What's a GPA? Well, that's taking more than one of that report card grade number and straight averaging them. Perhaps all the members of a family, even if they don't all live together. That's GPA.

    Pretty stupid, eh?

    Now why are you complaining about standardized assessment when all of this is right there in your own room, your own house, your own neighborhood?

  2. There are real issues with your work choice that makes it clear how sloppy you are with this stuff.

    1) A number or a grade are NOT a single piece of data. Not all data in education are numbers, and not all every number is a piece of data. Those "a single piece[s] of data" that you refer to might be "measures." They might be averages. Or some fancily derived composite scores. They come from multiple pieces of data.

    2) Exactly whom do you think reports student learning as a single piece of data like this? Those whom you so commonly assail do not claim to be reporting learning. They usually say they are reporting "performance." If you are reading that as "learning," that is your own mistake, not theirs.

    There's actually quite a bit of attention to move towards growth scores rather that simpler scores based upon snapshots of performance. There's a lot of talk, thinking and research into how to do that. Even then, people talk of "growth," not "learning."

    So, you seem to be assailing the straw men of your own imagination as though you bravely speaking truth to power.

  3. Yes! That's precisely the problem with averaging.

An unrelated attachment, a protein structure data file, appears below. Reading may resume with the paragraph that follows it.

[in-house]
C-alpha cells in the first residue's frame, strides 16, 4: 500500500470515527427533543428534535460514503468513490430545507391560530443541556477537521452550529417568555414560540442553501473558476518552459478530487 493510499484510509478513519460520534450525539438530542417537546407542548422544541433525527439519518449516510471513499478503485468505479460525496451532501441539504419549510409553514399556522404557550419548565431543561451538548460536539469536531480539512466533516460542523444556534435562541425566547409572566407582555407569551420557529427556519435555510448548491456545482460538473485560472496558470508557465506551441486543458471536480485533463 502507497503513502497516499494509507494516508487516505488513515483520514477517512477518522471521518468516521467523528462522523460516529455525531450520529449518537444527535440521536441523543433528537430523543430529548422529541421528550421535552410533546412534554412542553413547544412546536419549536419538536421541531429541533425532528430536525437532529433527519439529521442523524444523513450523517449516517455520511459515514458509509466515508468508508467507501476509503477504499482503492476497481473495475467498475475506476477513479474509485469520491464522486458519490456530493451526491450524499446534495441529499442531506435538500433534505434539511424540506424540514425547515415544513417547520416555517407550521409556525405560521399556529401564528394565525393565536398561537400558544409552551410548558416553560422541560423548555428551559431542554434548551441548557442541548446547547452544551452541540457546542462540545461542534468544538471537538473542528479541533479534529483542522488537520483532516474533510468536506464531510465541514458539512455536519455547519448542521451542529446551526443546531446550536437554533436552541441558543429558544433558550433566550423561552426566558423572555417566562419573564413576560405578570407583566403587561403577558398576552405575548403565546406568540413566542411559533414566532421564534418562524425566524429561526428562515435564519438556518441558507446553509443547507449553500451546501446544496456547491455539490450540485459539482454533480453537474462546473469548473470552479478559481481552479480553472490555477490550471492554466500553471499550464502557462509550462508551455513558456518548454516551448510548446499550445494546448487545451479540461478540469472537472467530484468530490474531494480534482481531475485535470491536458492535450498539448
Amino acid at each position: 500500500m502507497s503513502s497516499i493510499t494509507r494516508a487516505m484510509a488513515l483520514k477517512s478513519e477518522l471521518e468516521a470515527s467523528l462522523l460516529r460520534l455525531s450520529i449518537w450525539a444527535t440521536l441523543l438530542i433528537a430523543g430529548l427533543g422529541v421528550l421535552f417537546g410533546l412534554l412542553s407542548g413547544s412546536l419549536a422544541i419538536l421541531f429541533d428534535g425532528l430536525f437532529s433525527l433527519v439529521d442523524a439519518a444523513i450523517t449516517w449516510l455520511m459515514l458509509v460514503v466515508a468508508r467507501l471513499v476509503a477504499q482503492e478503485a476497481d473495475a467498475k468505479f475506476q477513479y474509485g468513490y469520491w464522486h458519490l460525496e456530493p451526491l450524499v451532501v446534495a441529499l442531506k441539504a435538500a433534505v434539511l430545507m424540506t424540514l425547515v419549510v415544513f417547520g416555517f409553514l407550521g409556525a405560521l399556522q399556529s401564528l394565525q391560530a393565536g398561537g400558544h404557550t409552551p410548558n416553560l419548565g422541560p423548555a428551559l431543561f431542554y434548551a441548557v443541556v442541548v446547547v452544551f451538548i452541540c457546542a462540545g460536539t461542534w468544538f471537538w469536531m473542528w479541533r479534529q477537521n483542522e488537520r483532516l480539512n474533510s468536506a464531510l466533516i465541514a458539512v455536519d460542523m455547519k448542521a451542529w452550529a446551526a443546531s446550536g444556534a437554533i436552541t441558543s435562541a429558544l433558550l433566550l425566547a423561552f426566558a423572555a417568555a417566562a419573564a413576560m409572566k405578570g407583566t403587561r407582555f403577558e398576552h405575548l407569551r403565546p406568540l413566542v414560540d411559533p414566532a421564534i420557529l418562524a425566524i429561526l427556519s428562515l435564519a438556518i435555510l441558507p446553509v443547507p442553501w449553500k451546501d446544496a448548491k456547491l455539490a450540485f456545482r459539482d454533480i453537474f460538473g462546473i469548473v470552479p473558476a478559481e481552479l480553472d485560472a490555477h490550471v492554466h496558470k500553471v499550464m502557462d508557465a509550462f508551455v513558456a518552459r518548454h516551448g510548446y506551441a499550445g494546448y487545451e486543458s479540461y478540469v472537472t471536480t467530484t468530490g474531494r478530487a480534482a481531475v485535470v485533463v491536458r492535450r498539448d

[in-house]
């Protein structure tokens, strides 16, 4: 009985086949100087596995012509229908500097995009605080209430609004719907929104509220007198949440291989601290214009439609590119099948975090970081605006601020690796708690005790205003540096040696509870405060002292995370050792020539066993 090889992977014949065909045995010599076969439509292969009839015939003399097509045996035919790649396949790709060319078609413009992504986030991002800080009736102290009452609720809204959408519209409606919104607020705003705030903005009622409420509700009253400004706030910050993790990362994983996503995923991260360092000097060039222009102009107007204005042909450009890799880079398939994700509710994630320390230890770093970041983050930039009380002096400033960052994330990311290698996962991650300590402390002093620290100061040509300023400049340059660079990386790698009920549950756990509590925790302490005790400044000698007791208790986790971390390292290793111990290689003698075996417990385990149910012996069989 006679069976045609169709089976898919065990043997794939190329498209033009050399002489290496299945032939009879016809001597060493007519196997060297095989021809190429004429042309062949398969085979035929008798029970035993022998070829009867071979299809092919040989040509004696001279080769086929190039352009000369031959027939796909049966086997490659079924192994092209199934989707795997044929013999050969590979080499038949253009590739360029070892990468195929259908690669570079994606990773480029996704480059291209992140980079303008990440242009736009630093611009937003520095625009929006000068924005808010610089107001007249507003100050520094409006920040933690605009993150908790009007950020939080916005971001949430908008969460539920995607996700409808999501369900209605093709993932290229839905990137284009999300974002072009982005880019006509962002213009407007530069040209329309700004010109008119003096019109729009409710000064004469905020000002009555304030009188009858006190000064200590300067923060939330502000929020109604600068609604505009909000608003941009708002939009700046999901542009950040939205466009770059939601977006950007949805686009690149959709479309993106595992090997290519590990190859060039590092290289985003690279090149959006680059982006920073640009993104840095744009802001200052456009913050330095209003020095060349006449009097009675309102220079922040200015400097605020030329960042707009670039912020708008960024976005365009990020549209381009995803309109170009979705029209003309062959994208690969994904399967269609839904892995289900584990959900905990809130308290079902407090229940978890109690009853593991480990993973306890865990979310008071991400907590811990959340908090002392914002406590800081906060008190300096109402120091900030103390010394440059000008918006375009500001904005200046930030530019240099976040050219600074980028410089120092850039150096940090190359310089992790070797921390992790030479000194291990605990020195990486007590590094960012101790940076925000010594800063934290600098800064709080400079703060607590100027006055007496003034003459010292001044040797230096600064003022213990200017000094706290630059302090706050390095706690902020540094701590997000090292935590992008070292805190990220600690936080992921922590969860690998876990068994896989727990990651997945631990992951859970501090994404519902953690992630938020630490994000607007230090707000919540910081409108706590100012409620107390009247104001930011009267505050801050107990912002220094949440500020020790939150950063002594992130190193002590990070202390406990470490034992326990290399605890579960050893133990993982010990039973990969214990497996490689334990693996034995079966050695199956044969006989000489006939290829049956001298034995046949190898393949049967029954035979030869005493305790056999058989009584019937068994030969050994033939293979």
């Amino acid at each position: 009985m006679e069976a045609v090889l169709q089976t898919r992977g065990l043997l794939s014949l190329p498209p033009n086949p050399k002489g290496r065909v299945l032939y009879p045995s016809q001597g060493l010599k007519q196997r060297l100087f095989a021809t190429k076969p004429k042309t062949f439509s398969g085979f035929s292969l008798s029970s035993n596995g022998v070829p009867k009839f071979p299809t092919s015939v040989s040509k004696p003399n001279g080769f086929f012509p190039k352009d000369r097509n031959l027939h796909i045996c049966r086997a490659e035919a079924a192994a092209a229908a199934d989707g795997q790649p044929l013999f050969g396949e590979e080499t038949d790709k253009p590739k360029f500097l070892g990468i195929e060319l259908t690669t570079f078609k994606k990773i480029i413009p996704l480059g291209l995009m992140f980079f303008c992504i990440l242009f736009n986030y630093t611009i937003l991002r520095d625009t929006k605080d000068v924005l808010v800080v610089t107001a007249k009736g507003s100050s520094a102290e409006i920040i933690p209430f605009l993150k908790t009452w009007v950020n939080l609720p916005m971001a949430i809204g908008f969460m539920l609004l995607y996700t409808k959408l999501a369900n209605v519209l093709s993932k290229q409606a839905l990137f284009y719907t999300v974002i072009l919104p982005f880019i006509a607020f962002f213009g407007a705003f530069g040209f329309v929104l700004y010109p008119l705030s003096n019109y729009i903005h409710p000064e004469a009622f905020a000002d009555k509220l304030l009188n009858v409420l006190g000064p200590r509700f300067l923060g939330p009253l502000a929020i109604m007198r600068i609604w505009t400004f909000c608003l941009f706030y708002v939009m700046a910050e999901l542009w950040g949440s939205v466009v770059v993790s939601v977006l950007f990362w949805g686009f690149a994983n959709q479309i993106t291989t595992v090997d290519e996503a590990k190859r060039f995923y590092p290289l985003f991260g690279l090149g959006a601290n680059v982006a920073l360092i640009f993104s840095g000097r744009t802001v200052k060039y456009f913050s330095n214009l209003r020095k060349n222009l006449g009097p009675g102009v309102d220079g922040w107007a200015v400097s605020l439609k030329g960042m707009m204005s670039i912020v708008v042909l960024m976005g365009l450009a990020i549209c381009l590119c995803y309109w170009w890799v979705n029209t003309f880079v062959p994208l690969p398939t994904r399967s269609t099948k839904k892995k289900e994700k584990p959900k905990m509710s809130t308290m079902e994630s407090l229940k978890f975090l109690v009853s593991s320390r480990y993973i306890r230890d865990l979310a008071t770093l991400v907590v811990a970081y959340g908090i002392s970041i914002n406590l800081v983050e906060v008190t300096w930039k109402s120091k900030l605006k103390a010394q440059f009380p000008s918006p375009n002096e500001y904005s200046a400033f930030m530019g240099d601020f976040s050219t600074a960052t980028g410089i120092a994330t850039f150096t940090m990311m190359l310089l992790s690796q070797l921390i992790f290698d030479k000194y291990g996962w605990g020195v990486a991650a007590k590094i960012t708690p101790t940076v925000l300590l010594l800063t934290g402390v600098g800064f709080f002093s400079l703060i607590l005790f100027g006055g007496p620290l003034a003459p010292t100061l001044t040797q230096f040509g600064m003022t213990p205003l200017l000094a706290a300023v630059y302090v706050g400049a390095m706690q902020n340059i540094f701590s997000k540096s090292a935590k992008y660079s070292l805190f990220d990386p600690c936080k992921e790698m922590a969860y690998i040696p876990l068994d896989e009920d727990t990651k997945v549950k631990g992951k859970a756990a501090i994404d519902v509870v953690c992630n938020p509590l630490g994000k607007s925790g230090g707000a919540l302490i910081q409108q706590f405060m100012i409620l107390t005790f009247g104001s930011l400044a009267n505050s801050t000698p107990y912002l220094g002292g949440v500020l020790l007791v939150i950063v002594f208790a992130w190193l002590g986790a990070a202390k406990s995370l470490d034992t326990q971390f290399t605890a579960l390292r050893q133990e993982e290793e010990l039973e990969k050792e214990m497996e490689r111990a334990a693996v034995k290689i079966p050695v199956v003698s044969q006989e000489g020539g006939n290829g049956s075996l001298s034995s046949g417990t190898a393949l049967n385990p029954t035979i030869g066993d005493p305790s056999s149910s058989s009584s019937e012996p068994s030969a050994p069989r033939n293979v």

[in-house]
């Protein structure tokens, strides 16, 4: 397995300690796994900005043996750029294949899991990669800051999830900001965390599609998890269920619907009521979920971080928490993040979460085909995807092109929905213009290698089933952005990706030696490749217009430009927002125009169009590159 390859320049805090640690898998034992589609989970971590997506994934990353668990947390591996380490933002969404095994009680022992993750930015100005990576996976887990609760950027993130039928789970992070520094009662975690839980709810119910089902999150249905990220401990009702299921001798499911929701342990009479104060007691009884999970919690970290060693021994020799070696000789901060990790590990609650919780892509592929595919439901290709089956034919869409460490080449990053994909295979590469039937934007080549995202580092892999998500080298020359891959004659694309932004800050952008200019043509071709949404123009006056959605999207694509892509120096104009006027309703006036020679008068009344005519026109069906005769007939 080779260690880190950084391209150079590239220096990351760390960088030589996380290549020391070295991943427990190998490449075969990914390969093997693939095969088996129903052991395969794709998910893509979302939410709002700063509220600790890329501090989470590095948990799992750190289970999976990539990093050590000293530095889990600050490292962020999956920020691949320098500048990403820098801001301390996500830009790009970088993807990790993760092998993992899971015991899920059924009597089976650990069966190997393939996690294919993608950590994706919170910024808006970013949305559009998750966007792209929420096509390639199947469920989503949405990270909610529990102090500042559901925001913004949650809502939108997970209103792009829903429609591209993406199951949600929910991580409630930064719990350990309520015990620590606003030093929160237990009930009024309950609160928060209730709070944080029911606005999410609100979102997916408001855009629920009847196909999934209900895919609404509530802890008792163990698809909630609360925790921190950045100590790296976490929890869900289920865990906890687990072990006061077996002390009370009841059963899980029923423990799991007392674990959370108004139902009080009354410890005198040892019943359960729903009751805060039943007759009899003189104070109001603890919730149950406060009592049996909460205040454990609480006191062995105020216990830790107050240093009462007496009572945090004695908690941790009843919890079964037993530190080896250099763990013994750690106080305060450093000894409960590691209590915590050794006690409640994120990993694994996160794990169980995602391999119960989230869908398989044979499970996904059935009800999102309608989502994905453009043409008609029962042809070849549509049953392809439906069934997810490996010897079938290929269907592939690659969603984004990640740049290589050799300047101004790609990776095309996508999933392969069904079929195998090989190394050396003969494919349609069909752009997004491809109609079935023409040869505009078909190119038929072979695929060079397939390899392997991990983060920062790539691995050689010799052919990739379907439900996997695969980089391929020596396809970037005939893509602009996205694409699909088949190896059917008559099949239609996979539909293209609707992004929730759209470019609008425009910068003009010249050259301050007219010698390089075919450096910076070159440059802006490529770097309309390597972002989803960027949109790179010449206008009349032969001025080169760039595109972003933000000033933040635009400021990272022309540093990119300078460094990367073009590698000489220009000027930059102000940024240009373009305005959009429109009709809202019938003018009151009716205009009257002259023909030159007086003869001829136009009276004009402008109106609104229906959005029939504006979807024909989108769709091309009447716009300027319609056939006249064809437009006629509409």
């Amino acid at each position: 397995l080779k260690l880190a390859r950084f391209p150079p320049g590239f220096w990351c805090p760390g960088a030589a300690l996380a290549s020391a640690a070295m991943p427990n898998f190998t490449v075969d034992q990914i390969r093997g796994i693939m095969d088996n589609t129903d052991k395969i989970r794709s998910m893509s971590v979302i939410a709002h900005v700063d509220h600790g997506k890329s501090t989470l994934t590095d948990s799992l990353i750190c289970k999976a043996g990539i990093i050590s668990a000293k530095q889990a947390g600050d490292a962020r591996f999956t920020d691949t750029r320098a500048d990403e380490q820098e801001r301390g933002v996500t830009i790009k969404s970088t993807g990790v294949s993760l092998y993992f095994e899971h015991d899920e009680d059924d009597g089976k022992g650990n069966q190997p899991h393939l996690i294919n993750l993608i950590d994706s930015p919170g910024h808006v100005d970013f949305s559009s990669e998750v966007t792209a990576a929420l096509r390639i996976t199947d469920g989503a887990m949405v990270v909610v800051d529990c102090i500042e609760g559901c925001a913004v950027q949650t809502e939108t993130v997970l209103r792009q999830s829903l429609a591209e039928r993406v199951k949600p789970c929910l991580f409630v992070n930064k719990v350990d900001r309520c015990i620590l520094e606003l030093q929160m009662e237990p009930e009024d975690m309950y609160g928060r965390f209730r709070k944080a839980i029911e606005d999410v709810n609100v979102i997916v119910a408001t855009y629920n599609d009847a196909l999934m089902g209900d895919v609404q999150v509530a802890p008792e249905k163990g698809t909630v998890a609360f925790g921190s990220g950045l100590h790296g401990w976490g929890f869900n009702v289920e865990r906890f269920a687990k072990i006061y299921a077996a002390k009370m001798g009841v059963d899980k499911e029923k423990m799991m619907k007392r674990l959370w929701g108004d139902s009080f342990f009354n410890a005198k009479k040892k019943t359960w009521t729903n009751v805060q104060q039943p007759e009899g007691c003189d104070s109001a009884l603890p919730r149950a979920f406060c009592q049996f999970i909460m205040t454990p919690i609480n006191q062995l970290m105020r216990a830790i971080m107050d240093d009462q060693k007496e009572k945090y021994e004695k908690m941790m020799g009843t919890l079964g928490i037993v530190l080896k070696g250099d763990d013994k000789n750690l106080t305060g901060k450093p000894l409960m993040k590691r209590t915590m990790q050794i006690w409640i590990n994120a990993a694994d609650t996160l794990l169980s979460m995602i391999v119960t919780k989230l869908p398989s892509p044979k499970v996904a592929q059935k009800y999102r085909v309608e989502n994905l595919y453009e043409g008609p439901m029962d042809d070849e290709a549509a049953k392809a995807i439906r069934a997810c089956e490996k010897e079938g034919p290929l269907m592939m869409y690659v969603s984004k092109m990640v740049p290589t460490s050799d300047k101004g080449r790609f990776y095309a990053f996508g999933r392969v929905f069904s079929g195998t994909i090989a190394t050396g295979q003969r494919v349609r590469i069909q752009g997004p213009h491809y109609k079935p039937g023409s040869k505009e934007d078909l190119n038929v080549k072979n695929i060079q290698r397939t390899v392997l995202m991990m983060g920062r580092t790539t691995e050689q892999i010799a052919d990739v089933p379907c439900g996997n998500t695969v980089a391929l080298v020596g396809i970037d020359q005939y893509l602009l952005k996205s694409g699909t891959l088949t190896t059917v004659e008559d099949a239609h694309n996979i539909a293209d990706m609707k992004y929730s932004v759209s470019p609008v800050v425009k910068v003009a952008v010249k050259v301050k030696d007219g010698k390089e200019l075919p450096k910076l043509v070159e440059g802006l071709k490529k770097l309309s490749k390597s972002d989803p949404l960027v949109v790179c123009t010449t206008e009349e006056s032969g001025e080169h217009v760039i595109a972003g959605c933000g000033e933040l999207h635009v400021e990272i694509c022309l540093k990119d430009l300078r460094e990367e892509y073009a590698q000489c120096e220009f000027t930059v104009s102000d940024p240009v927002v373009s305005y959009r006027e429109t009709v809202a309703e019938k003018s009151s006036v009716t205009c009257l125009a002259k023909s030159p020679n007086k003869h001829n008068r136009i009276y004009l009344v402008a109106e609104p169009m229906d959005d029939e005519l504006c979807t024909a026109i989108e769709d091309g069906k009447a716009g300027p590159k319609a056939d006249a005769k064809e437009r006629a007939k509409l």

4. Any average or single score claiming to represent the performance of an entire school or that of the learning of a student won't likely give useful information. If a single score is used, it's important to know all of the data that goes into that single score to even begin to get an understanding of how well the student or school is doing/performing. I don't disagree with what Mr. Bauer has written, but the first two commenters on this post seem to be referring back to previous disagreements with his posts/stances on education.

  5. A great type on my part. I meant "sloppy word choice," not "sloppy work choice." Alas, the sloppiness of a quickly written comment....

    How unfortunate.

    More importantly, the substance of my objections to this post have rather little to do with anything from Joe's past. Rather, they are objections to the post he has written and the thinking behind it. It's too bad that it seems Mr Rees would rather dismiss them out of hand than address their contents.

  6. I love the analogy and I think it's very relevant. A cumulative grade given at the end of a term is just that, cumulative. It represents the overall academic knowledge of a student, assuming that a teacher's gradebook is reflective of learning. In other cases, it may represent a summation of academic performance including things like timeliness, participation, etc.

    However, for the purposes of trying to diagnose what a students deficiencies are, a summative grade is borderline useless. Objective (or standard) based grading is far more effective in helping teachers identify learning targets for students that should be focused. Furthermore, it's far more appreciated by the student. Reluctant learners are able to look at it and say "Well, I need to work on [x] but at least I did ok on [y]." While traditionally strong students can look at it and say "Wow, I did great on [x], [y], and [z] but I can still get better at [q]."

    Nice work Joe, thanks for sharing.